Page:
- To help educate the Stanford community about these restrictions and thus reduce the compliance risk to both the University and the traveler as both institutional and personal penalties can apply.
Is the filing of the Annual and One-Time TMP Certifications a federal requirement or a Stanford requirement?
The TMP Certifications on their own are Stanford requirements. However, each of the relevant Federal export control regulations require that exporters determine licensing requirements for their shipments, transfers or hand-carries of tangible items and information that are subject to export control regulations. Stanford export Certifications serve to document the University's commitment to, and compliance with, export control regulations while demonstrating accountability for our export transactions during federal audits.
Why do we have to file a certification for qualifing exports of Stanford-owned or controlled laptops but not for our own personally-owned laptops or PDAs, even if we are traveling abroad?
Stanford is only requiring completion of the Annual TMP Certifications for Stanford-owned or controlled laptops, PDAs, cell phones, and digital storage devices used in conducting Stanford business because the TMP license exception only applies to equipment owned or controlled by the "exporter." An exporter is defined as "The person in the United States who has the authority of a principal party in interest to determine and control the sending of items out of the United States." Stanford University is thus the exporter (principal party in interest) of the laptops, PDAs, cell phones and digital storage devices under its ownership or custodianship. Furthermore, the University has a direct responsibility to monitor the disposition and use of such equipment.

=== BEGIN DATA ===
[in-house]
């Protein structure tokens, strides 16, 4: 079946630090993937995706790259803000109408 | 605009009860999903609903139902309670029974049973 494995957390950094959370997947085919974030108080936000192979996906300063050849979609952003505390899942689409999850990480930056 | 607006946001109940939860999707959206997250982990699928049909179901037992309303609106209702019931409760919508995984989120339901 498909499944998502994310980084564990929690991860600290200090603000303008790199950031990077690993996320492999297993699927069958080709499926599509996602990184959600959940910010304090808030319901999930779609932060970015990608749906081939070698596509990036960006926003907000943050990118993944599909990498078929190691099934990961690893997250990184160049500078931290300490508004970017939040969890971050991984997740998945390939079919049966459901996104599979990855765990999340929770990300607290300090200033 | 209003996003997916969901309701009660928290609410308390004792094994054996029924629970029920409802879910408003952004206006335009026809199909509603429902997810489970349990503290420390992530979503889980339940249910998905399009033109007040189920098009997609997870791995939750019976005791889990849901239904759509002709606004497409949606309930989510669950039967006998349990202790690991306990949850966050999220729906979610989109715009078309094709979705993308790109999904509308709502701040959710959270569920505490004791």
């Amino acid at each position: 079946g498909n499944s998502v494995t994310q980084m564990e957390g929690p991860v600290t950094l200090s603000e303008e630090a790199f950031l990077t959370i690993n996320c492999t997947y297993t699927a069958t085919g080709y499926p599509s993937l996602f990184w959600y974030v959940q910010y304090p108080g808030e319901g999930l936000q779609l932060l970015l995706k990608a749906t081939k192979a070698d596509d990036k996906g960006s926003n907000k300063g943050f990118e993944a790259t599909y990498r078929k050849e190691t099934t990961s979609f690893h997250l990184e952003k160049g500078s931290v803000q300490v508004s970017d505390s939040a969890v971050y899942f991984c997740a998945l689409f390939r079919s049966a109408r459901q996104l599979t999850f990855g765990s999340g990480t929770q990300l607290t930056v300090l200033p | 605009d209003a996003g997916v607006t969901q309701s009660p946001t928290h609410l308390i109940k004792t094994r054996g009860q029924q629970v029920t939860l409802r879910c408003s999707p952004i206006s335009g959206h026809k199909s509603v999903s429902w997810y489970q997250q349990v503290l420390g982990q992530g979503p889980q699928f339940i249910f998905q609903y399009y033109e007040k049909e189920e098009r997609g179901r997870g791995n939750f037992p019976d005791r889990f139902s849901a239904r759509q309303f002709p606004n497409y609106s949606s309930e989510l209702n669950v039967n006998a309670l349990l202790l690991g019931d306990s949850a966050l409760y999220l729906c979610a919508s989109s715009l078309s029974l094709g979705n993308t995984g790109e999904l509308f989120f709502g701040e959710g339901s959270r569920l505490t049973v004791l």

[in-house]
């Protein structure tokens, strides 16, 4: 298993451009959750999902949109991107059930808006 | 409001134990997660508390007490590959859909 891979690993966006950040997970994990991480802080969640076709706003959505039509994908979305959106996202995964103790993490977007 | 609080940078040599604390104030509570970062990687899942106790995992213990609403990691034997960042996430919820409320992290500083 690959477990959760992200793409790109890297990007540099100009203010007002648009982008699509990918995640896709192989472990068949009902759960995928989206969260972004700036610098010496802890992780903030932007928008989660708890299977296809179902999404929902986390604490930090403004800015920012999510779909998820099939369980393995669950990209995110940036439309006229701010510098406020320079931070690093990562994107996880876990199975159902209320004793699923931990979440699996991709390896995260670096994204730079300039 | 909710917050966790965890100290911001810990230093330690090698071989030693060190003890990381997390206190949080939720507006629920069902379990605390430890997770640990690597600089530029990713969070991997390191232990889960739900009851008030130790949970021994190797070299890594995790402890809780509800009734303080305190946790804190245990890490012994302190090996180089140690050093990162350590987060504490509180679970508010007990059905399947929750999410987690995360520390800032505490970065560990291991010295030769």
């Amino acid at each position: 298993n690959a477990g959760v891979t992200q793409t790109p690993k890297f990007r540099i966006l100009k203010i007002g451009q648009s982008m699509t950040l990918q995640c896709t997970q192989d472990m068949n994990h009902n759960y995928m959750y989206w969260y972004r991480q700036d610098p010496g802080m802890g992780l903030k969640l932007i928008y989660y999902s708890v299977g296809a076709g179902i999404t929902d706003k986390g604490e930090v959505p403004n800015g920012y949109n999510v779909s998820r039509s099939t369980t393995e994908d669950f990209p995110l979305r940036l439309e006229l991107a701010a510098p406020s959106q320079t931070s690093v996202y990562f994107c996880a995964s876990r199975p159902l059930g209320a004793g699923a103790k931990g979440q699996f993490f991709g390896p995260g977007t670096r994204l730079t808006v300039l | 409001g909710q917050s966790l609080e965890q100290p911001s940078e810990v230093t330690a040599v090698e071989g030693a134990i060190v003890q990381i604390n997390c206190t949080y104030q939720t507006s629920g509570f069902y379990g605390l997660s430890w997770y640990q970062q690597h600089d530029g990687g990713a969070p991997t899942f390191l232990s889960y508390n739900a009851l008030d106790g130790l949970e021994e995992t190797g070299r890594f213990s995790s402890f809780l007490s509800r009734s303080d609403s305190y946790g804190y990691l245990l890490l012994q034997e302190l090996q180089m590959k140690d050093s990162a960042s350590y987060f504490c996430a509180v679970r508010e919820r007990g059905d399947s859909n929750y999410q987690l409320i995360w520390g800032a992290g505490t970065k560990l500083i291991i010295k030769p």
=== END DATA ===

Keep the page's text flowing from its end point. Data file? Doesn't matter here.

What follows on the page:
A License Exception BAG is available for dual use exports of personally-owned items. Individals should consult Part 740.14 of the EAR to determine applicability.
I am a Stanford researcher with a Stanford-owned laptop. Do I have to carry the Annual TMP Certification with me when I travel?
No. The Annual TMP Certification is a Stanford recordkeeping document. It is not a travel document and may not carry authority with US Customs and Border Protection (CPB) agents upon departure or arrival. Individuals may wish to take a copy if they feel more comfortable doing so.
I travel frequently. Do I need to review the Property Export Control Checklist and complete the Annual TMP Certification fill each time I leave the US?
No. I you qualify, you may complete the Annual TMP Certification once each 12 month period to say that you understand the requirements and will follow them whenever you travel overseas.
I've recently acquired a new laptop/PDA/cell phone/digital device, but I've already completed an Annual TMP form for qualifying exports within the past year. Do I have to sign a new form?
Yes, you must complete a separate Annual TMP form for the newly-acquired equipment. Each piece of equipment must be certified with identifying information if available (barcode, serial number, etc.). The good news is that the 12-month clock begins anew at the time of submission. Note that previously TMP-certified equipment continues to be covered until the anniversary date of the original submission.